Ben Lazier

I teach and write about modern intellectual history, with interests in the history of technology, the environment, globalisms, psychoanalysis, interwar Europe, religious thought, political thought, political economy, animality, the emotions, and movements for social action. I'm attracted to a kind of thinking that marries historical inquiry to humanistic and philosophical reflection.

I received my Ph.D. at UC Berkeley, taught for several years at the University of Chicago, and have been at Reed since 2005. I've found that Reed students are eager to think with rigor, creativity, and play – teaching here can be a genuine delight.

This year I am teaching two new courses:  one on Hannah Arendt and /The Origins of Totalitarianism/ and a second on dreams and dream interpretation in the 20th century.  Last year I taught a new-ish class on the psychoanalytic tradition, and a class on the idea of the whole Earth, which takes the first images of the Earth from space as its point of departure.  I also teach every year a sequence of classes in modern humanities from the Enlightenment era to the present.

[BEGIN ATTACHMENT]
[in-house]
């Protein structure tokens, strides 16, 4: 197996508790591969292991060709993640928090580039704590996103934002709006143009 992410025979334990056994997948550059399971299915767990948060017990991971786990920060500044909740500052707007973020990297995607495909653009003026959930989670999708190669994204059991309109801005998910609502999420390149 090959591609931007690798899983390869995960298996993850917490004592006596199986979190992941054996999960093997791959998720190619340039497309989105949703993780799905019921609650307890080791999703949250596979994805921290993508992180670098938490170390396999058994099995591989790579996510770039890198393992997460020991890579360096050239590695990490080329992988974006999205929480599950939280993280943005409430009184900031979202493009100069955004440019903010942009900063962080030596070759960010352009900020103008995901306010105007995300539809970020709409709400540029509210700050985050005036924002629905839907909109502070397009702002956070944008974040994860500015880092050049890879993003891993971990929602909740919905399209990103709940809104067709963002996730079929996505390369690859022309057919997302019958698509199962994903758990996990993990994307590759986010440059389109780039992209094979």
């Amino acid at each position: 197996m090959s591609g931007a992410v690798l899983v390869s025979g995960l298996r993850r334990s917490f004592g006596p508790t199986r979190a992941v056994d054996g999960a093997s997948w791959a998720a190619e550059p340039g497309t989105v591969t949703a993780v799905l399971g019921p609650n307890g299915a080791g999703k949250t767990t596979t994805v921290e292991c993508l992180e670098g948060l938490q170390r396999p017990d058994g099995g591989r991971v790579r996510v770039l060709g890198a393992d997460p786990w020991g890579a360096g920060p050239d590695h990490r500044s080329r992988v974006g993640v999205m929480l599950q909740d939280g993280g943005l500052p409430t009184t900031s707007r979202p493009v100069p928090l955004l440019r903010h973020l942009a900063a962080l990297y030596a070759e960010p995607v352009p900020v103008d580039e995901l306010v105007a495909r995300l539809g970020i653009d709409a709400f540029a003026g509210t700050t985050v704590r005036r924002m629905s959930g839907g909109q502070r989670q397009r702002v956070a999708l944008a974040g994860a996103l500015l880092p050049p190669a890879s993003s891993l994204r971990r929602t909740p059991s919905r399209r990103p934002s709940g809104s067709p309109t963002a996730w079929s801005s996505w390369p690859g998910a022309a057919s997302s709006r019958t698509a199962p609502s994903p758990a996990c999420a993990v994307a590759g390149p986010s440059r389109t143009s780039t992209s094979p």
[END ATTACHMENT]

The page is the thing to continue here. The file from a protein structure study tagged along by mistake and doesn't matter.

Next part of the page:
As a scholar and writer, I have done some work in the history of religion, and my book, God Interrupted (Princeton, 2008), received awards from the American Academy of Religion and the Templeton Foundation. I've also co-edited a volume in the study of emotion called Fear: Across the Disciplines (Pittsburgh, 2012). I've since embarked on some new research projects, principally a history of the whole Earth. A sample of that project, a capsule history of philosophical reactions to the first images of the Earth from space, appeared as an article ("Earthrise; or, the Globalization of the World Picture") in the American Historical Review.